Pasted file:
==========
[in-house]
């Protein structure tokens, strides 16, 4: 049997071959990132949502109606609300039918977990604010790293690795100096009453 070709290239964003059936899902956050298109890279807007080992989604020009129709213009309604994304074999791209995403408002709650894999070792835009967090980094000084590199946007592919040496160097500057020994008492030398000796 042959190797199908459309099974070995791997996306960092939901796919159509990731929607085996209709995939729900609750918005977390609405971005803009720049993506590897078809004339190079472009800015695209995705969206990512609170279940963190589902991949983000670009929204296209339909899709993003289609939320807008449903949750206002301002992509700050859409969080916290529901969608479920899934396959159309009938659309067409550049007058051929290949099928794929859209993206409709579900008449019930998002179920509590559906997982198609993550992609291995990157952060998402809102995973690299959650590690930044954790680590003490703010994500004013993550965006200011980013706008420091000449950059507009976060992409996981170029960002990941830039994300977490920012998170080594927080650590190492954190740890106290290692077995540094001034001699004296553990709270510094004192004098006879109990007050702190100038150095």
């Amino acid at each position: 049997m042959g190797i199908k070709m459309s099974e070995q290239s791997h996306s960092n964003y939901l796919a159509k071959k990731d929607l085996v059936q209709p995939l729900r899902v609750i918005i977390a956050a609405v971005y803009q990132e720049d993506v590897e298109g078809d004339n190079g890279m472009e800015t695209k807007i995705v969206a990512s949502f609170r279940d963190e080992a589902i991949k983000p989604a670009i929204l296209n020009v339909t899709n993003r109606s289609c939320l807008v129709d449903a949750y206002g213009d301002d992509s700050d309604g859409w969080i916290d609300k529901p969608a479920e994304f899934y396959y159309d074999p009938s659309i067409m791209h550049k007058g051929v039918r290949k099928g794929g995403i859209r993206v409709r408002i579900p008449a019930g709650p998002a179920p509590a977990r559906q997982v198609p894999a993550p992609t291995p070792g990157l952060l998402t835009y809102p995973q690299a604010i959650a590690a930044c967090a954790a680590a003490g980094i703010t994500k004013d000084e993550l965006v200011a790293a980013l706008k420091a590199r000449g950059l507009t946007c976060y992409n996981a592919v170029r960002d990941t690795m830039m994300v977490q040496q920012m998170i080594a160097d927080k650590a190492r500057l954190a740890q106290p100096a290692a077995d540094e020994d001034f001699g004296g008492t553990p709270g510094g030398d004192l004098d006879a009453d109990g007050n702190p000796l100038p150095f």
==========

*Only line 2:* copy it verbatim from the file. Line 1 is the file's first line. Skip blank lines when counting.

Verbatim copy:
């Protein structure tokens, strides 16, 4: 049997071959990132949502109606609300039918977990604010790293690795100096009453 070709290239964003059936899902956050298109890279807007080992989604020009129709213009309604994304074999791209995403408002709650894999070792835009967090980094000084590199946007592919040496160097500057020994008492030398000796 042959190797199908459309099974070995791997996306960092939901796919159509990731929607085996209709995939729900609750918005977390609405971005803009720049993506590897078809004339190079472009800015695209995705969206990512609170279940963190589902991949983000670009929204296209339909899709993003289609939320807008449903949750206002301002992509700050859409969080916290529901969608479920899934396959159309009938659309067409550049007058051929290949099928794929859209993206409709579900008449019930998002179920509590559906997982198609993550992609291995990157952060998402809102995973690299959650590690930044954790680590003490703010994500004013993550965006200011980013706008420091000449950059507009976060992409996981170029960002990941830039994300977490920012998170080594927080650590190492954190740890106290290692077995540094001034001699004296553990709270510094004192004098006879109990007050702190100038150095």